Sarah Drew delivered her daughter prematurely in December, just hours after filming her character’s (Dr. April Kepner) birth scene on “Grey’s Anatomy.”
“It was a big, long 10-hour work day of doing the labor and delivery scene on the show. And, I went home, it was 8 PM and at 6 AM, I woke up with a really intense contraction three-and-a-half weeks early, so didn’t think I was in labor,” the actress told Access Hollywood Live‘s Billy Bush and Kit Hoover on Wednesday. “I just sort of thought maybe it was Braxton Hicks or whatever, so I like did taxes at my desk and once in a while I would lean over the table and then went in at 4:30. And at 6 AM the next morning, Hannah came.”
Sarah told Billy and Kit that it took a while for her to be convinced she was really in labor so far ahead of her due date.
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“I was sure that I was crying wolf,” she said. “I mean, up until the point that I was fully admitted, had the IV in my arm, I’m still saying to my husband, ‘My doctor’s gonna come in and say, ‘Go home and come [back] when you’re really in labor.” But he’s like, ‘Sarah, you are the textbook case of a person in labor. You are in labor. You’re having this baby today.'”
While little Hannah is now doing “great,” according to her mom, Sarah told Billy and Kit that her baby girl had a rough start.
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“She had a lung infection and so she had to be put on antibiotics. She was in the NICU for 11 days, which was really hard. It was probably the hardest thing I’ve ever had to go through,” Sarah recalled. “Being discharged without your baby is sort of the worst thing in the world and you don’t really — with a NICU baby — you don’t have time to recover. You don’t have the like nap when the baby naps and put your feet up because you’re running to and from the hospital to try to breastfeed and then try to see your son [Micah] at home as much as you can and then run back. My feet were swollen for like, you know, 10 straight days.”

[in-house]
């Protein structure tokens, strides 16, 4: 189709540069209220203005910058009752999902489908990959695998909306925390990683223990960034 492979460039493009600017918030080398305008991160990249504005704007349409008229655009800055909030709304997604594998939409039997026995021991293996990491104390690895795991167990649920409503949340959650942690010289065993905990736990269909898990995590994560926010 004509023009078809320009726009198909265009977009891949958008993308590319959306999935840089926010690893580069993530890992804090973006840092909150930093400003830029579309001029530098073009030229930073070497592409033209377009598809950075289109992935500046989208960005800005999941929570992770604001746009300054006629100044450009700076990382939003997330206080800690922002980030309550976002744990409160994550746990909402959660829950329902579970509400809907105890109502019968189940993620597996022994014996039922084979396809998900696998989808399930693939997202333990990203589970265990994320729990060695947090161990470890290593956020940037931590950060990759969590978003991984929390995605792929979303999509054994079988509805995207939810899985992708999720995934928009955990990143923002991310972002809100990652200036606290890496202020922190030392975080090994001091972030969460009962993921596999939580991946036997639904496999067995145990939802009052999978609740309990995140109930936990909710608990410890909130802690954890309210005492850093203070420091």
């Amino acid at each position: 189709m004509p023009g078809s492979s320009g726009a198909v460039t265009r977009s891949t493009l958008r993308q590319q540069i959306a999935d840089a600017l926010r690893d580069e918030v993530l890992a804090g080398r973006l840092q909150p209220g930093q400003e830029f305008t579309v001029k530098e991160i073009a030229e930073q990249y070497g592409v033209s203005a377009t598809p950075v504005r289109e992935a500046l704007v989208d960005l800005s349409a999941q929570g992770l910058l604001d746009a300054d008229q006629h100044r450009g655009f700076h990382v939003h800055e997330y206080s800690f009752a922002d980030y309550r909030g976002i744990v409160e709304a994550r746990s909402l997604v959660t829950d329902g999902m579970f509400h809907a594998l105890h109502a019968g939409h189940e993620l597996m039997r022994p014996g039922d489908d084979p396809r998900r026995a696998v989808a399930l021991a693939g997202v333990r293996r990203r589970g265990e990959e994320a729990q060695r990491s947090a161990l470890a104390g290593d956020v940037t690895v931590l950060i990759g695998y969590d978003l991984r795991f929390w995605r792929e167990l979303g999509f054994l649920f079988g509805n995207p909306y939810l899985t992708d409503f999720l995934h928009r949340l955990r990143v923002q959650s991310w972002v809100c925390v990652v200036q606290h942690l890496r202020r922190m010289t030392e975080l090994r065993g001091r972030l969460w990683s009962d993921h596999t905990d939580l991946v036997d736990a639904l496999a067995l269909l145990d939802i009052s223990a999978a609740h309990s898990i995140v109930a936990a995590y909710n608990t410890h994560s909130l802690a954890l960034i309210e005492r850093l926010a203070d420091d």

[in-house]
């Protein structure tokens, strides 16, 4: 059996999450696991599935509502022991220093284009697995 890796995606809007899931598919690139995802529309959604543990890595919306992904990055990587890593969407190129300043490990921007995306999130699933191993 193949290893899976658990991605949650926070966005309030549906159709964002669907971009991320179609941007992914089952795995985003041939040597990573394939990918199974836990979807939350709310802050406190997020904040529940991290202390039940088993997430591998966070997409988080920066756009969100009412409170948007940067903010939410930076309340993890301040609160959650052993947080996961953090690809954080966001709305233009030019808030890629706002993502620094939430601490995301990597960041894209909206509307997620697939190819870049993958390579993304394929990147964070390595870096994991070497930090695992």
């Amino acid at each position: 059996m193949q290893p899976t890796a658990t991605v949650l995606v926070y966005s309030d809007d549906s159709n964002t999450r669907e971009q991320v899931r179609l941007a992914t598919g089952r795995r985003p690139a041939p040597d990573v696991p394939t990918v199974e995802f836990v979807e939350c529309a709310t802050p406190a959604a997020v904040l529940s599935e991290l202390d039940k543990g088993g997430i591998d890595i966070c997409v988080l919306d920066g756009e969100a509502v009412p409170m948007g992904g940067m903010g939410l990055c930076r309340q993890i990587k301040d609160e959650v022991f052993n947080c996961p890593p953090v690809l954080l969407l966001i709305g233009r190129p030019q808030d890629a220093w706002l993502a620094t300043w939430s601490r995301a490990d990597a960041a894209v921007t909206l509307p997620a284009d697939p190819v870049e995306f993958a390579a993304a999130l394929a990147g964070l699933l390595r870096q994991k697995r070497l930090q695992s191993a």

Just three days after finally bringing her baby home (two weeks after giving birth), Sarah told Billy and Kit that she had to report back to the set of “Grey’s Anatomy” to film scenes.
“Well, I wasn’t supposed to have my like maternity break until January, but she came early, so I had two scenes I had to shoot two weeks after she was born,” Sarah explained. “So, I went in on her two week birthday.”
Sarah’s TV baby was also born with complications – an illness called Osteogenis Imperfecta. She and TV husband Jackson Avery (Jesse Williams), are awaiting a more detailed diagnosis on their newborn’s medical condition in upcoming episodes.
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“Where we left off, we know that the baby has Osteogenesis Imperfecta, but we don’t know what type it is. OI is a condition where the baby’s bones are really brittle. It’s also called brittle bone disease and so there are different types,” Sarah explained to Billy and Kit. “There’s some types that are totally manageable, they’re manageable disabilities and there are some types that require surgery after surgery after surgery after surgery, and then, there’s one type that’s absolutely fatal. Babies [with] type 2, [their] bones break in utero and they’re in a lot of pain, and so… as parents, if you’re diagnosed with a type 2 OI baby, you have to make the really heartbreaking awful decision of do I deliver early, do I terminate? If the baby’s in pain, how do I parent this child the best way that I can in the time that I’m given? So, it’s pretty heartbreaking.”
Sarah told Billy and Kit that the “trauma” Dr. Kepner faced made her better equipped to handle her own real life challenges after giving birth to daughter Hannah.
“Having just been through something so emotionally difficult on the show almost prepared me, prepared my body in a weird way to go through what I had to go through with Hannah in the NICU,” Sarah told Billy and Kit. “It was so strange and I never would have thought that that would be the case, but my body kind of had gone through this trauma and then I was faced with something hard and I was equipped for it.”
“Grey’s Anatomy” airs Thursdays at 8/7c on ABC.
— Paige Feigenbaum
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